Don't Miss This
CHICAGO (CBS) — One Chicago Police officer doesn’t need an anniversary as a remembrance of 9-11.
As WBBM Newsradio’s Dave Berner reports, Officer Nick Spencer has his personal reminder every day at the end of a leash.
Spencer uses a 3-year-old black Labrador to sniff packages, garbage cans and even commuters at ‘L’ stops.
LISTEN: WBBM Newsradio’s Dave Berner reports
The bomb-sniffing dog is Ggillis, after New York police Sgt. Rodney Gillis, who died when the south tower of the World Trade Center collapsed minutes after he ran inside.
Ggillis is one of many K-9 units named after police officers, firefighters and others killed on 9/11.
“All these people were victimized by terrorist attacks and these dogs, that’s exactly what they fight against,” said Spencer, 45. “These dogs are on our front lines against terrorism.”
Defending those lines took on a greater sense of urgency after terrorists hijacked jets and slammed them into the World Trade Center and the Pentagon. Authorities realized they needed bomb-sniffing dogs at all sorts of transportation centers. After toying with the idea of giving them funny names or ones tied to mythology, the Transportation Safety Administration settled on names that would ensure nobody would forget the dogs’ purpose, said Scott Thomas, manager of the TSA’s Canine Breeding and Development Center.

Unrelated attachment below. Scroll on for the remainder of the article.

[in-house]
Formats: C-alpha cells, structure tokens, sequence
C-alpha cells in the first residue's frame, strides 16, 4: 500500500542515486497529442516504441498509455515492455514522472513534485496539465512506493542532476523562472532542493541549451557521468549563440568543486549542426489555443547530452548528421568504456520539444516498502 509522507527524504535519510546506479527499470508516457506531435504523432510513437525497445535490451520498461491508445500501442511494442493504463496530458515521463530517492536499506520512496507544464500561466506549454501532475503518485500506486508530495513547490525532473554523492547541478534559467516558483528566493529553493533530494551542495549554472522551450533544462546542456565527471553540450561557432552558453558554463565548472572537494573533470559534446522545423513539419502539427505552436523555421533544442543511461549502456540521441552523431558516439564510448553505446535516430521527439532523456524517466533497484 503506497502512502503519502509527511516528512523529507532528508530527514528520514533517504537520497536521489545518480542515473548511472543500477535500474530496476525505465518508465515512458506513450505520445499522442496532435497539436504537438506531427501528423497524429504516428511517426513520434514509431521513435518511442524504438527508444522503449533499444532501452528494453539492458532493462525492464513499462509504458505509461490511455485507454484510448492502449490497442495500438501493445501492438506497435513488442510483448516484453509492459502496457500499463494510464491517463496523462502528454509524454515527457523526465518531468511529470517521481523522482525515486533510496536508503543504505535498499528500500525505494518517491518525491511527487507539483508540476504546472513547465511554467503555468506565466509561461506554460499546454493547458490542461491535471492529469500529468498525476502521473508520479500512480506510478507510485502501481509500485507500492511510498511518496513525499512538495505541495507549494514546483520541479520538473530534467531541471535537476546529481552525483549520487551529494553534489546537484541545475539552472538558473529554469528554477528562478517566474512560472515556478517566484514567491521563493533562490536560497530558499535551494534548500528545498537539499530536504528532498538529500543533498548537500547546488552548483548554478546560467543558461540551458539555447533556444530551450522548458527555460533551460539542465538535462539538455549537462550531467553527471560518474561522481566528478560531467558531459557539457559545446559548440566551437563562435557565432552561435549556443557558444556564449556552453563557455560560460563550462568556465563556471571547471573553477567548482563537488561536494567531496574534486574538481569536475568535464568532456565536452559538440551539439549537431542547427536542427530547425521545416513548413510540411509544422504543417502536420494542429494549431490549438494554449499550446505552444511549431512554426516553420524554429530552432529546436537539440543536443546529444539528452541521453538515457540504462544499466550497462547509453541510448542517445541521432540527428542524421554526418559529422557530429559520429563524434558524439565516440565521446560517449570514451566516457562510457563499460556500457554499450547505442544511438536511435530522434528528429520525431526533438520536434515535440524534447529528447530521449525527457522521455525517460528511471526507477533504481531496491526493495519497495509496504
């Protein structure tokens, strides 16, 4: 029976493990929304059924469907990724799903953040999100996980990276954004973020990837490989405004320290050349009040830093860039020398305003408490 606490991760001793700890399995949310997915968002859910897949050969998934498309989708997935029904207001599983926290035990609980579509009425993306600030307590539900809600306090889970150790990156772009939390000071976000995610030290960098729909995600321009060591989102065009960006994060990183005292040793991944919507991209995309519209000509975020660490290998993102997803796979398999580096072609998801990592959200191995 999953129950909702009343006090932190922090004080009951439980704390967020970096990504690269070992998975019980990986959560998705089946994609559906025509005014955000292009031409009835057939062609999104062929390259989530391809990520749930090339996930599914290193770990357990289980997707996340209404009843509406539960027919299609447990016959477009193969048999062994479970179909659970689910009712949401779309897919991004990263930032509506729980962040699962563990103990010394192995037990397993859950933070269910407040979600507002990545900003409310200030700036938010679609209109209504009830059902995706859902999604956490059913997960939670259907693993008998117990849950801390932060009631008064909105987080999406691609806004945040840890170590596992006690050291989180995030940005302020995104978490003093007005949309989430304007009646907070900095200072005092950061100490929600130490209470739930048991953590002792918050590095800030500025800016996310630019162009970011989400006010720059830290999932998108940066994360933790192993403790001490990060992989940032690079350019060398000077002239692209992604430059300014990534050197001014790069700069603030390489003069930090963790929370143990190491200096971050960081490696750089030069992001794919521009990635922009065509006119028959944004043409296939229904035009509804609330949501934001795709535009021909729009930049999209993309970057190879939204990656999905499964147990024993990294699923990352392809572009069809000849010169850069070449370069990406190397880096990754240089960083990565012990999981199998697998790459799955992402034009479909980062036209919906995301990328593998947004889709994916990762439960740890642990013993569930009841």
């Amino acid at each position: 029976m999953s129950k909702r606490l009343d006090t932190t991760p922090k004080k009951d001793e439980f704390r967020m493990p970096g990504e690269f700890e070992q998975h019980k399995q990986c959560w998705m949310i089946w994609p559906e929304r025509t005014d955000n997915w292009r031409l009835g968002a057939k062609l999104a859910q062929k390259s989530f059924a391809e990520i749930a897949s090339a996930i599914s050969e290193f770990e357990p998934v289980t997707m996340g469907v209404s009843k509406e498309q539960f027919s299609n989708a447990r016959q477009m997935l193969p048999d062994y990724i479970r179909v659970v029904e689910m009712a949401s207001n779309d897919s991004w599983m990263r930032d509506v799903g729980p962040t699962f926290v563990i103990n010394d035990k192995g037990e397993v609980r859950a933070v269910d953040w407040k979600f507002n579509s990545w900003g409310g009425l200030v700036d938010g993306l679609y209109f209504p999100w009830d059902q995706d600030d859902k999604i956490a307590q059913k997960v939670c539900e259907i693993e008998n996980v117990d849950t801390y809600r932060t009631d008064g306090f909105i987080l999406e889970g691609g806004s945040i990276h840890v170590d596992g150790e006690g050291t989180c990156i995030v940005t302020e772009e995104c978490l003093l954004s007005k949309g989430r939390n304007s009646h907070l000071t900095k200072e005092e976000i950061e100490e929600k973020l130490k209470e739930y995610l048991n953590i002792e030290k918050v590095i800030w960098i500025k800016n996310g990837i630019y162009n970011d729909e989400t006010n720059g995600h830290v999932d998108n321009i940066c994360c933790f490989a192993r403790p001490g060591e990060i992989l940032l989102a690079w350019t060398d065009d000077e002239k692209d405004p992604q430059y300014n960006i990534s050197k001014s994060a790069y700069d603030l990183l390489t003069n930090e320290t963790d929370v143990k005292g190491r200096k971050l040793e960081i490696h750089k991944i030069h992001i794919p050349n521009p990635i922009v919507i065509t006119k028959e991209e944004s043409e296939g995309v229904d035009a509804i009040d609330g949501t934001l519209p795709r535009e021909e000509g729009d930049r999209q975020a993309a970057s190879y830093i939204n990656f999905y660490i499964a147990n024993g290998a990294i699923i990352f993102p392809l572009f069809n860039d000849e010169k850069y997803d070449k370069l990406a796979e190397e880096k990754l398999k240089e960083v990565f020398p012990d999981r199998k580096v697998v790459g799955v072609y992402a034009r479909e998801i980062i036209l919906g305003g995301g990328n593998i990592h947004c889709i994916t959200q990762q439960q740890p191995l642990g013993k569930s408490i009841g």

“The best thing about naming the dogs after 9/11 victims is it keeps us on task,” he said, adding that some dogs have been named after military personnel killed in Afghanistan and Iraq. The program adds an extra first letter to each dog’s name to identify it as a participant.
Last year, Spencer was with training Ggillis outside Wrigley Field, where a New York officer was attending a Cubs game.
“He heard me say her name and said, `That’s a weird name for a dog,”‘ Spencer said. “When I told him, `She’s named after one of your guys,’ he gets choked up.”
The officer knew Rodney Gillis.
In all, more than 530 police officers work with bomb-sniffing dogs named for fallen first responders on Sept. 11. Officers say the dogs provide an opportunity to talk about at least one person who died that day.
“I tell people my dog’s named after someone pretty interesting,” said Josh Diaz, a Chicago police officer who works with Ppearsall, a yellow lab named after New York firefighter Durrell Pearsall Jr. “I tell them, `Do me a favor, look this guy up, Google him.”‘
Gillis’ family said they were honored when they learned there was a dog patrolling Chicago with a black and yellow checkered collar signifying the rank of sergeant.
“All of the heroes we lost, they should be remembered and to be remembered in such a significant way is wonderful,” said Gillis’ mother, Geraldine.
His widow, Serina Gillis, agreed. And, she said her husband “would get a kick out of it. He loved dogs.”
(TM and © Copyright 2011 CBS Radio Inc. and its relevant subsidiaries. CBS Radio and EYE Logo TM and Copyright 2011 CBS Broadcasting Inc. Used under license. All Rights Reserved. This material may not be published, broadcast, rewritten or redistributed. The Associated Press contributed to this report.)